The Good

Despite all the flash and everything else, this show still manages to sizzle like few others.

The Bad

I wish James Caan would have done a commentary track on this 5 disc set.

Las Vegas: Season Three keeps things moving at the Montecito Resort and Casino. Whether Ed Deline (James Caan) is trying to stop a "smash and grab" on the hotel ("Viva Las Vegas), or Danny (Josh Duhamel) and Delinda (Molly Sims) are growing closer through casual sex ("All Quiet on the Montecito Front"), or the surreal ("Everything Old is You Again"), Las Vegas keeps things hopping without giving us too much time to worry about the characters. The fact that this show constantly seems like it's just getting started, and it manages to tell the involved stories it does, really works to it's advantage. Also, having people like Molly Sims and Vanessa Marcil in the cast certainly isn't hurting the situation.

What I think people really latch on to with this show is how much it takes us into the world of Las Vegas. It shows us people and events that are certainly heightened, but they happen in such a way that they are believable. Also, unlike a lot of shows today (namely hospital shows), Las Vegas works because it doesn't try and be any more current than it needs to be. I get the feeling when I watch this show, that I am watching people and not types. The interchanges and exchanges give this show an ensemble feel and because of that Las Vegas: Season Three still feels real and not star driven.


Gag Reel

I thought things might be a little different with this gag reel, mainly because they start off with a mockup of The Godfather marionette symbol. However, once this section got rolling (with James Caan imitating Marlon Brando as Don Corleone), we see the character's messing up their lines, cursing, and all other manner of behavior that would never get shown on prime-time TV. Fans of this show will surely appreciate the candid look presented here.

In With the New

This is a special feature? I think the studio just happened to have a camera on the ceiling at the time this was shot. While I think it's interesting seeing the new casino set being built from the ground up, I watched this time lapse photography section in slow motion. Afterall, how interesting is it to see people make things like this? Maybe for 30 seconds, but not for a few minutes in my opinion.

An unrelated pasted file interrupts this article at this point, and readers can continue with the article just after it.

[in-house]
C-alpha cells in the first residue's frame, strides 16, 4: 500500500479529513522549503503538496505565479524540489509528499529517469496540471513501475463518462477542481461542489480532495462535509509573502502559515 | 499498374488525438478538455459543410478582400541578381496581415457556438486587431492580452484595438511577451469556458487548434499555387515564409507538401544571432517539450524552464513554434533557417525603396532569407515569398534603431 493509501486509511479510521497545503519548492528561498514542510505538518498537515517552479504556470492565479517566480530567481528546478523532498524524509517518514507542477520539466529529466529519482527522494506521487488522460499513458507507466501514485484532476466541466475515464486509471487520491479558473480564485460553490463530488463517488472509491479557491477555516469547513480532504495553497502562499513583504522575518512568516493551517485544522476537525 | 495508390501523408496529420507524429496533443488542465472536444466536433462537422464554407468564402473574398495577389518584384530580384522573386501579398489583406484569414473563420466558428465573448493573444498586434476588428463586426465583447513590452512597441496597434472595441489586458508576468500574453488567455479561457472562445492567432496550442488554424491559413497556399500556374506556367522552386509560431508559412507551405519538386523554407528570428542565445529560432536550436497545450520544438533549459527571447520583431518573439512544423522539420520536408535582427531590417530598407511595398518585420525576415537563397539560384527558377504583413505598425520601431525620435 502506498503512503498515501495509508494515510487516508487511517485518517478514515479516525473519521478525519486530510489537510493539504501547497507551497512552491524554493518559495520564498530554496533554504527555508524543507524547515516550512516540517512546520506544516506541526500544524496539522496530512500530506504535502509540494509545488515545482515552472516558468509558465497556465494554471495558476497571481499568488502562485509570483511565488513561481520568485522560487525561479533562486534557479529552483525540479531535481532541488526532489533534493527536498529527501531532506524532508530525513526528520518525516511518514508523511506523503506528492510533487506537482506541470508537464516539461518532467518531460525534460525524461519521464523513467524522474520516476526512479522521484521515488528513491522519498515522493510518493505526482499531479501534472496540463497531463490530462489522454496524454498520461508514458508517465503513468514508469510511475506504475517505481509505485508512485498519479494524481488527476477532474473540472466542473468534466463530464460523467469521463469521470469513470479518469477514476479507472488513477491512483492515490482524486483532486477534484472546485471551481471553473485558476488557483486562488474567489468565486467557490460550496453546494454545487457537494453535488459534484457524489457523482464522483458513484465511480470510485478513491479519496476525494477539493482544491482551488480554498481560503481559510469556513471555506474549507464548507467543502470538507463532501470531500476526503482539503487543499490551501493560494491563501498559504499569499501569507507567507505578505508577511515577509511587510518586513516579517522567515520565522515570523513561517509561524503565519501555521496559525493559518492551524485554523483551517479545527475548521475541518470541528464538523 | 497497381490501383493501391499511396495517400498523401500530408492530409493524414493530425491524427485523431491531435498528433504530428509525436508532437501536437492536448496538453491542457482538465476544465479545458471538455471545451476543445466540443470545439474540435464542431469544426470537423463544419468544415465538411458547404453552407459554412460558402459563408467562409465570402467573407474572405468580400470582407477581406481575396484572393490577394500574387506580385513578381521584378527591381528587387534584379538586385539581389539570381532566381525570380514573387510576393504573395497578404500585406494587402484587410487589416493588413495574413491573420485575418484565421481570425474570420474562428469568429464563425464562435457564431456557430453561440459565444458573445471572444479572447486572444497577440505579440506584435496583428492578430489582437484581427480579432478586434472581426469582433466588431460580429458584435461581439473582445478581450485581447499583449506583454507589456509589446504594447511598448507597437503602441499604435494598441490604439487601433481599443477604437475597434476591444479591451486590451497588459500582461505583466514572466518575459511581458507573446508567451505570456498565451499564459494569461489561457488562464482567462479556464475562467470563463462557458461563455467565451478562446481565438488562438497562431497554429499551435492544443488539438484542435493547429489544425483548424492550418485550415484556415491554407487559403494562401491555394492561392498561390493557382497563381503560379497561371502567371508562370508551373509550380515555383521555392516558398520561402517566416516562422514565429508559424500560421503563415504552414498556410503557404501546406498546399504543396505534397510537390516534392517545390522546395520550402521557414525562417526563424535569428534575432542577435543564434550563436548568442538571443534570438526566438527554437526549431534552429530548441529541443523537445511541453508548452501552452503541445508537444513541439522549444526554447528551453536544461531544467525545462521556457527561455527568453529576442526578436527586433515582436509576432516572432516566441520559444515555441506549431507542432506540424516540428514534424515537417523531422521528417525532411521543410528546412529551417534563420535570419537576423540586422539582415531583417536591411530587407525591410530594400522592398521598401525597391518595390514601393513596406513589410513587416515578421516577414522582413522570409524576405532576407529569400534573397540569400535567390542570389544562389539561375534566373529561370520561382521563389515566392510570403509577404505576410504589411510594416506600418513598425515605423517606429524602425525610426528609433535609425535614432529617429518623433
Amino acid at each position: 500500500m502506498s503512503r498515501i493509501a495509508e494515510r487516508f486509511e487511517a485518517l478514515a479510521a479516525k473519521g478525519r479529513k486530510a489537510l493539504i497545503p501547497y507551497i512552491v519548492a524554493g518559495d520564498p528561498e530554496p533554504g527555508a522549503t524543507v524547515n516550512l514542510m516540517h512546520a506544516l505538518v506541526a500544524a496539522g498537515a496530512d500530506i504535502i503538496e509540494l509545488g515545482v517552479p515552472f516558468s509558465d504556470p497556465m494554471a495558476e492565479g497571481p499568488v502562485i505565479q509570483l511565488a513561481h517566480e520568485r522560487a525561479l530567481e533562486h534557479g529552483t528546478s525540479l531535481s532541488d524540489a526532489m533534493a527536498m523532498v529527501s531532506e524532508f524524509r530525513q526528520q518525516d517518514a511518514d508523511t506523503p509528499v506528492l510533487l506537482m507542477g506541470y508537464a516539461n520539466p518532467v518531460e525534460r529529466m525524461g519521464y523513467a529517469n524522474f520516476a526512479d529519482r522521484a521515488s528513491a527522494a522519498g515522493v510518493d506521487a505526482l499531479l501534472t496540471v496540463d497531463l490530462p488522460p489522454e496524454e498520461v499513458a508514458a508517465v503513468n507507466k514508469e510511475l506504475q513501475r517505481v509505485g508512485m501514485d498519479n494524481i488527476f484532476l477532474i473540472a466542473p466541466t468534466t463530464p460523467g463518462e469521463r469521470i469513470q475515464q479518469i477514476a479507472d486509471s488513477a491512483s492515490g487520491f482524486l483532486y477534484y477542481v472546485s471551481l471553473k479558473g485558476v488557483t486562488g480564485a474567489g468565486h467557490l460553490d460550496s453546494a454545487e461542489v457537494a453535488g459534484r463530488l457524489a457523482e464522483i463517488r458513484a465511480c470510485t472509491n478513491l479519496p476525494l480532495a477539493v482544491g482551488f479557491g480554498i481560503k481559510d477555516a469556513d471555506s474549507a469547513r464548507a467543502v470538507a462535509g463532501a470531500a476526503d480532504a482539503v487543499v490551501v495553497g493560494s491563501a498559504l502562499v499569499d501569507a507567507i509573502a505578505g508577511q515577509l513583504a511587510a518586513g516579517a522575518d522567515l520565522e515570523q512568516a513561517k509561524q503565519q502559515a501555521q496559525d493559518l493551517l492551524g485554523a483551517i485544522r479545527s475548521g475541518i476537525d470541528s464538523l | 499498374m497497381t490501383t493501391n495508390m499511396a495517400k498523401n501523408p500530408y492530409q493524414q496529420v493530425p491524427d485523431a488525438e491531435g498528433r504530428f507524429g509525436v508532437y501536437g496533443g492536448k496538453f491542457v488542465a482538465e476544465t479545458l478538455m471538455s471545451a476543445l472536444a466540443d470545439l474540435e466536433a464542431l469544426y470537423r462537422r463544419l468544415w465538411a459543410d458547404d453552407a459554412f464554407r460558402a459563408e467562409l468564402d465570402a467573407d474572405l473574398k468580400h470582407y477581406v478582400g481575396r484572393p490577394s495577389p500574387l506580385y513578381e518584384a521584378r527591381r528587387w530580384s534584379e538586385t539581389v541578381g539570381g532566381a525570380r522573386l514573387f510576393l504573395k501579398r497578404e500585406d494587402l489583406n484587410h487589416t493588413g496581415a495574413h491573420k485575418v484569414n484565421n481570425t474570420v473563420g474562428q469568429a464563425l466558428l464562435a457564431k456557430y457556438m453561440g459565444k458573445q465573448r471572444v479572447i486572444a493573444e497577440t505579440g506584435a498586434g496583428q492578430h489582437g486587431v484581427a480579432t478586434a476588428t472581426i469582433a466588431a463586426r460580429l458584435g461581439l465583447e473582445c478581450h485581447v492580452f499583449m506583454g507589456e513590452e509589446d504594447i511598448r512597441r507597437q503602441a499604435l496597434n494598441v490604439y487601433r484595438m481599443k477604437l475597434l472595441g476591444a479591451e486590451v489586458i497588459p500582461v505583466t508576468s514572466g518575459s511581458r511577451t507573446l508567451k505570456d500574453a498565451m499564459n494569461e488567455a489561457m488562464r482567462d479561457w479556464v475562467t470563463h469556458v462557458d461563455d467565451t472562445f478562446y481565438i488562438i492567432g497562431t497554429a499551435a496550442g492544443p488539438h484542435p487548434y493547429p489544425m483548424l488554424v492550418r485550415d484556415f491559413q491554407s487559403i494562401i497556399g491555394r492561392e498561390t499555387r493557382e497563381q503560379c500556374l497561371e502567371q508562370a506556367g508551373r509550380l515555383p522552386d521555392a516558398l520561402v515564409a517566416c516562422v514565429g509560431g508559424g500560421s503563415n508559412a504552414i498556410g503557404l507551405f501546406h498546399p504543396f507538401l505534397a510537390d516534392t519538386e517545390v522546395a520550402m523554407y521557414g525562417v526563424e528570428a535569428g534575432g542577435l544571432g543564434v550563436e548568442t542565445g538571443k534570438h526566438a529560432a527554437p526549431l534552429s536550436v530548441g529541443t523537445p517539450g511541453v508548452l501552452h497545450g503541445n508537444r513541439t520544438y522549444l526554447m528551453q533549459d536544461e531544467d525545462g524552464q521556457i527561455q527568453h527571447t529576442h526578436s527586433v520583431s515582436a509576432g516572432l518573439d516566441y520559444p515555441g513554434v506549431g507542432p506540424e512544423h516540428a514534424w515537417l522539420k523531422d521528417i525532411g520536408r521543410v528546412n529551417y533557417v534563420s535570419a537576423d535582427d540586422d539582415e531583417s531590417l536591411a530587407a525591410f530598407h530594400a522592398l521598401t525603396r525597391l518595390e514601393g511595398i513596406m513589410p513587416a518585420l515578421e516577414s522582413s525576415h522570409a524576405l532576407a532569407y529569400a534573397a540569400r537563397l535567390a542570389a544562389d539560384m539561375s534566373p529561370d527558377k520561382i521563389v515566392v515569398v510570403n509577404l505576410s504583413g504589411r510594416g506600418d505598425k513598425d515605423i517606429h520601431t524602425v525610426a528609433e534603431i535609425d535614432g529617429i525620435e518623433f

Anamorphic Widescreen - 1.78:1. Something tells me that we are soon going to hear about Universal putting out these shows in High Definition (I am sure they can already be watched that way). These things, even on my crummy set up, looked terrific. Not only were they edited in a really succinct style, they just seemed brighter and fresher than most of the TV shows I have reviewed. I guess the fact that Season Three of this show hasn't had that long to sit in the vault probably helps.


English Dolby Digital 5.1. Subtitled in English and Spanish. The audio on these shows was really well done and I loved that the characters weren't talking in whispers. I also didn't need to turn up the volume on my set that loud, which also surprised me just because I often have to do that on a lot of those other one hour, whispering shows. Overall, everything about the audio, when the show is in the casino environment, does nothing to make me think that we aren't exactly where the show says we are.


The cast of this show stands with the colors of glittering gold all around them. I am actually surprised at how simplistic this cover was designed, considering how action oriented the show itself is. The back cover continues the gold motif with individual shots of the main cast members, a description of what is going on in Las Vegas: Season Three, a Bonus Features listing and some technical specs. The five discs that make up this set are house in three slim cases, all of which have the same front cover as this box set. The back portions of the cover index out each episode and offer up simple descriptions.

Final Word

Okay, I don't know why I haven't noticed this before but Molly Sims is probably the best looking woman on TV. I mean my gosh... I was watching this show and it almost got difficult, simply because of her and Vanessa Marcil. There is something so simple about both of these actresses yet they command the screen. I hate to close out this review on such a base level, but if a female from MovieWeb had reviewed this show, she'd probably be speaking about Josh Duhamel the same way am talking about Marcil and Sims. Why these women aren't in more movies is anybody's guess...

I also have to admire James Caan. While the Ed Deline character does play into his tough guy persona, Caan never seems to allow himself to devolve into a caricature of who he is. I always get the sense that he is trying and never resting on the fact that he's James Caan, and that his presence alone gives the audience a shorthand that they probably wouldn't need with other actors. Everyone seemed so fresh and vibrant in Las Vegas: Season Three, and because of that I am not surprised that the show remains as popular as it is.

Las Vegas was released .